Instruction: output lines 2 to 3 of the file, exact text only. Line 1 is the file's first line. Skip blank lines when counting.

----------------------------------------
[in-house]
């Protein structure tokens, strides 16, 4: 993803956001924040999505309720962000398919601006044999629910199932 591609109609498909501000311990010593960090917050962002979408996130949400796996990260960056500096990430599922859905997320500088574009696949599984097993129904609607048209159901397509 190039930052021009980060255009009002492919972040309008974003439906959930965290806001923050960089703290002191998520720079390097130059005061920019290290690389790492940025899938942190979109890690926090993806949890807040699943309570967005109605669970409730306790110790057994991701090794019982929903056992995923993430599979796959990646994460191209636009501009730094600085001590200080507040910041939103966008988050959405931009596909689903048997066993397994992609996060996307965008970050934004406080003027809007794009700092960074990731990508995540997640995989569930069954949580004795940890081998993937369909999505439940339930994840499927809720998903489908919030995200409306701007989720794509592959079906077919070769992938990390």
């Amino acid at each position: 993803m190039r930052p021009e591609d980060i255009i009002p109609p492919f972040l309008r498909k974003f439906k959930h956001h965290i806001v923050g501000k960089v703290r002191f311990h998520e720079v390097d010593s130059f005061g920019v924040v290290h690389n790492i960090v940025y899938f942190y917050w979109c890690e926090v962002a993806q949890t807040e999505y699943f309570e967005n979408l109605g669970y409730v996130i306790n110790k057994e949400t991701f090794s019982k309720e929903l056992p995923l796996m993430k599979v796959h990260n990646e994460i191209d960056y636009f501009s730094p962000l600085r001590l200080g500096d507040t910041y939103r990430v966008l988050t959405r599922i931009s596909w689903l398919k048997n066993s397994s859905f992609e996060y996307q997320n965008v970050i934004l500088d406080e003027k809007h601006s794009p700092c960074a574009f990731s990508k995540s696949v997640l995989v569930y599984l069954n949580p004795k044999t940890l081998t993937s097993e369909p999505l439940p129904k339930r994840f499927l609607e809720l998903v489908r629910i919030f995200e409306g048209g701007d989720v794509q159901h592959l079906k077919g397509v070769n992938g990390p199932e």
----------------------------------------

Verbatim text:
């Protein structure tokens, strides 16, 4: 993803956001924040999505309720962000398919601006044999629910199932 591609109609498909501000311990010593960090917050962002979408996130949400796996990260960056500096990430599922859905997320500088574009696949599984097993129904609607048209159901397509 190039930052021009980060255009009002492919972040309008974003439906959930965290806001923050960089703290002191998520720079390097130059005061920019290290690389790492940025899938942190979109890690926090993806949890807040699943309570967005109605669970409730306790110790057994991701090794019982929903056992995923993430599979796959990646994460191209636009501009730094600085001590200080507040910041939103966008988050959405931009596909689903048997066993397994992609996060996307965008970050934004406080003027809007794009700092960074990731990508995540997640995989569930069954949580004795940890081998993937369909999505439940339930994840499927809720998903489908919030995200409306701007989720794509592959079906077919070769992938990390």
């Amino acid at each position: 993803m190039r930052p021009e591609d980060i255009i009002p109609p492919f972040l309008r498909k974003f439906k959930h956001h965290i806001v923050g501000k960089v703290r002191f311990h998520e720079v390097d010593s130059f005061g920019v924040v290290h690389n790492i960090v940025y899938f942190y917050w979109c890690e926090v962002a993806q949890t807040e999505y699943f309570e967005n979408l109605g669970y409730v996130i306790n110790k057994e949400t991701f090794s019982k309720e929903l056992p995923l796996m993430k599979v796959h990260n990646e994460i191209d960056y636009f501009s730094p962000l600085r001590l200080g500096d507040t910041y939103r990430v966008l988050t959405r599922i931009s596909w689903l398919k048997n066993s397994s859905f992609e996060y996307q997320n965008v970050i934004l500088d406080e003027k809007h601006s794009p700092c960074a574009f990731s990508k995540s696949v997640l995989v569930y599984l069954n949580p004795k044999t940890l081998t993937s097993e369909p999505l439940p129904k339930r994840f499927l609607e809720l998903v489908r629910i919030f995200e409306g048209g701007d989720v794509q159901h592959l079906k077919g397509v070769n992938g990390p199932e």